K&L Gates Expands Hong Kong Office With Former Orrick Team

K&L Gates has recruited a team of three partners specializing in an integrated funds and private equity practice.

Sook Young Yeu, Scott Peterman and William Ho all join from Orrick Herrington & Sutcliffe, which has decided to close its Hong Kong office. Yeu and Peterman, both funds specialists, were partners with Orrick while Ho, who advises on private equity transactions, was of counsel with the firm. The trio are joined by two associates at K&L Gates.

Yeu, who led Orrick’s Hong Kong office since joining in 2005 through Orrick’s takeover of legacy Coudert Brothers’ China offices where she had been practicing since 1989. She’s advised Asian investors on investing U.S. and other cross-border funds and on private equity investment.

Peterman has an active fund formation practice advising the structuring of various private, investment and real estate funds. Last year, he advised Hong Kong-based fund manager Pacific Hawk Ltd. on launching the first open-ended fund in the city following legislative change. He joined Orrick in 2017 from Jones Day where he was of counsel. Before that, he was a partner with Sidley Austin.

Ho focuses his practice on advising private equity houses and companies on fund raising transactions, investments and mergers and acquisitions. In May, he advised Taiwan-based live streaming site operator M17 Entertainment Ltd. on a $26.5 million Series D from investors including Singapore-based venture capital fund Vertex Growth Fund. Ho joined Orrick in 2018 from Paul, Weiss, Rifkind, Wharton & Garrison where he was an associate for three years. Earlier in his career, he trained and practiced with Slaughter and May.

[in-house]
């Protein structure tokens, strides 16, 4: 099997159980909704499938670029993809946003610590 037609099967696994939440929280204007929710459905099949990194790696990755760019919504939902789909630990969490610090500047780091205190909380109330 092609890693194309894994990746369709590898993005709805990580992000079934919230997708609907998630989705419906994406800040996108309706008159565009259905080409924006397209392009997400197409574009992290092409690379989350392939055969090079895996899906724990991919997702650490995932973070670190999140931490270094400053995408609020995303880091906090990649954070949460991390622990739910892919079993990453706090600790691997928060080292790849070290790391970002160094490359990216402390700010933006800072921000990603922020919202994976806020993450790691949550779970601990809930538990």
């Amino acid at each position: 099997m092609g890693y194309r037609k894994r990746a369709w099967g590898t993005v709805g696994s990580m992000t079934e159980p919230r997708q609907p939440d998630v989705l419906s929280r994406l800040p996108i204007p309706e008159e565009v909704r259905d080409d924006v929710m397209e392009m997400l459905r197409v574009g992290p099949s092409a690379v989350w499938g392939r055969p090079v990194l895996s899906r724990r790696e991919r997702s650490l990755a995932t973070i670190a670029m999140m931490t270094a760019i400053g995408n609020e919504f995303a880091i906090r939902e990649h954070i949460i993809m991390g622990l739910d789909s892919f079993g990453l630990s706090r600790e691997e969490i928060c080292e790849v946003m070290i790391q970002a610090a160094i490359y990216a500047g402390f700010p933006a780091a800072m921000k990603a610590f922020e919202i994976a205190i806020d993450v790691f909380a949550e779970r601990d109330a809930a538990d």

The trio bring in-depth industry experience in the technology, media, telecommunications, and fintech sectors, said David Tang, K&L Gates’ Hong Kong-based Asia managing partner, in a statement. “The additions of Sook, Scott, and Will significantly broaden and deepen our funds and private equity practices in Asia,” he said.

Last year, K&L Gates added in Hong Kong capital markets partner Guiping Lu from elite Chinese firm Haiwen & Partners.

Simpson Thacher Adds To London M&A With Gibson Dunn Partner

Simpson Thacher & Bartlett has made a rare lateral partner hire in London, bringing in private equity partner James Howe from U.S. rival Gibson Dunn.

Howe is set to join Simpson Thacher after four years at Gibson Dunn, which he joined in 2016 from Proskauer Rose.

He is the latest addition for the usually lateral-averse Simpson Thacher in London, though the firm brought on board Linklaters’ former global tax head Yash Rupal as a partner in February.

The firm’s last heavyweight hire prior to that was in 2018, when the firm hired Clifford Chance M&A infrastructure partner Amy Mahon to its ranks following a trend of recruiting from the Magic Circle firm, where the firm’s London managing partner Jason Glover joined from in 2010.

Glover said in a statement: “Given his experience advising many of the most sophisticated private equity sponsors on a wide range of high-profile transactions, James is a perfect fit for the firm.

“His dealmaking prowess further bolsters our existing top-notch global private equity mergers and acquisitions capabilities, adding further depth to our extraordinarily talented bench of lawyers in London.”

Gibson Dunn has seen several exits from its London office in recent months, including leveraged finance partner Amy Kennedy who joined Akin Gump Strauss Hauer & Feld in March, and corporate partner Jonathan Earle, who left the firm at the beginning of 2020.


DLA Piper Boosts Australian Restructuring Practice

DLA Piper has hired restructuring partner Lionel Meehan for its Melbourne office ahead of an expected spike in pandemic-related restructures.

Meeham, who starts on August 1, joins from his own boutique insolvency and restructuring firm Edwin Legal. He has experience in financial restructuring, large-scale insolvency and commercial law, and knowledge across the resources, construction, financial services and fintech sectors, DLA Piper said.

Before founding Edwin Legal in October last year, Meehan was a partner at Ashurst in Australia for a decade and a senior associate at Freshfields Bruckhaus Deringer in London for five years.